Chylomicron: intestinal cells
VLDL: liver cell
LDL: VLDL derived
HDL: liver cells chylomicron- derived

105

What is required for assembling and secretion chylomicron?

B48
(AI: function is not well unsterstood )

106

role of HDL in assembling chylomicron

donate apoE and apoCII required gor chylomicron function

107

release of chylomicron cargo for storage

ApoCII activate LPL (lipoproten Lipase found in cells lining cappilaries)
>dipose tissue reak chylomicron to FA + remnant , FA stored in api

108

roles of apolipoprotein: ApoB48, Apo CII, Apo E

Apo B48: assembly and structure
ApoCII trnasfer of lipid from chylomicron to tissue
Apo E: removal old chylomicron by liver

109

What stimulate lipoprotein lipase? (2)

Insulin and ApoCII
Insulin deficientcy : ineffecient storage

110

Hyperlipidemias from elevated chylomicron: type I a, And Ib?

Ia: LpL
Ib: Apoprotein CII

111

Fate of chylomicron remnant

Apo CII block uptake by liver, ApoCII and Apo E transferred to HDL when TG content decreases.
Then ApoE bind to LRP and LDL in liver (LDL receptor-like protein - more dominant than LDL R in liver)
>endocytosis in liver> break down to FA +C+ amino acid in lysosome

112

Assembly of VLDL

new secreted VLDl from liver has B100 and AI
HDL comes in donate A and ApoCII
Delivery of FA via LPL
2 fates of VLDL:
1. uptake by liver again via endocytosis, E +LRP like chylomicron
2. Hepatic lipase: FA + LDL+Apo E, free FA take up by liver cell

113

LDLhow many apoprotein, how to get access to the cargo?

only Apo protein B100
B100 adotp new conformation to bind LDL R

114

two pathway for LDL removal from plasma

1. 75%: LDL receptor to cell. to produce free cholesterol, FA and aa. Free cholesteroll inhibits this
2. 25% scavenger R of MO: scavenger: low affinity for LDL, high affinity for oxidized and glycosylated LDl (correlated with high glucose level). Rceptor is not regulated bu intracellular cholesteroll

115

Foam cell?

uncontrolled accunmulation of cholesterol in cell
contribute to atherogenesis

116

Reverse cholesterol transport

HDL & peripheral cell
- Apo AI mediates binding cell surface
- Free cholesterol from cell diffuse to HDL
- Apo AI stimulated LCAT
- LCAT esterifies transferred free cholesterol

117

LCAT

Lecithin-cholesterol acyl transferase,
-makes cholesterol >> CE

118

transfer of CE from HDL to liver (2 ways )

1. Transfer CE to chylomicron and VLDL remnant, couple to removal of TG , uptake by liver
2. Transfer of CE to liver via SR-B1 receptor allows CE transfer to lover cells without endocytosis

119

Fates of Excess cholesterol ester in liver,(2), which one has feed back inhibition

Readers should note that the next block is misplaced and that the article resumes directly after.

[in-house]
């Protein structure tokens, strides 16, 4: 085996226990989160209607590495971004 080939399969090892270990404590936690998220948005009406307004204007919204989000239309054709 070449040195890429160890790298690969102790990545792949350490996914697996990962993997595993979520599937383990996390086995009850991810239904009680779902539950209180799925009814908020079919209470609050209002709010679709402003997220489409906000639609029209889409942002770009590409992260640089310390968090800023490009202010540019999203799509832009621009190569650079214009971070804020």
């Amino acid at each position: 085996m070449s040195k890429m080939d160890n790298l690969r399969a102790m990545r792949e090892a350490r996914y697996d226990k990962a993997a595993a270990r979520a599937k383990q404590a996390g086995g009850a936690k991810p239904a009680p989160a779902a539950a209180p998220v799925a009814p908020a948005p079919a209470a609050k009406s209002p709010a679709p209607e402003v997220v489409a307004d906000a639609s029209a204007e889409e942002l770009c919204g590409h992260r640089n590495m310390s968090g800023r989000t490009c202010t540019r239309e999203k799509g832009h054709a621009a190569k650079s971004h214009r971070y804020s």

1. bile acids (feedback, too many bile will inhibits)
2. new VLDL

120

Synthesis cholesterol
1. starting compound
2. step products
2. which one is rate-limiting step

1. Acetyl coA
2. HMG CoA> Mevalonate> Squalene > lanosterol> cholesterol
3. HMG CoA reductase

121

What are 3 FB of free cholesterol

inhibits HMG CoA reductase
stim ACAT turn to droplet for storage
inhibit synth of new LDL receptor

122

What ACAT?

cholesterol acyltransferase
convert free cholesterol to CE to store in small intracellular droplet

123

how cholesterol regulate gene transcription?
via what receptor

LDL R and HMG CoA reductase genes
> high Free cholesterol> low gene expression (via SRE binding)
High cholesterol: SREBP, SCAP, Insig in ER
Low: INSIG release SCAP, SREBP, these 2 travel to golgi, travvel to nucleus, activate SRE

124

2 strategies to reduce LDL

- increase removal of LDL from bloodstream by LDL receptor-mediated endocytosis
- decrease synth of LDL

125

pharmacological agents that reduce cholesterol levels

1. Bile-acid biding resins
2. Statins
3. Ezetimibe
4. Niacin

126

how does cholestyramine work?

what natural product works the same?

Reduce intracellular cholesterol by inhibiting reapsoption in small intestine >> excretion in large amount

fiber (oatmeal) bind to bile acids prevent reabsoption

more bile acids excretion > less free cholesterol > More LDL R? reduce LDL level in blood

127

What does Statins do?
would statin work for homozygoud defect in LDl receptor

inhibit HMG CoA reductase> inhibit cholesterol synth
ExL lovastatin
> decrease cholesterol synth > less free cholesterol> More LDL R to uptake > reduce LDL in blood
No, will not work

128

How does Ezetimibe work?

inhibit absorption of dietary cholesterol into intestinal cells (to assemble chylomicron)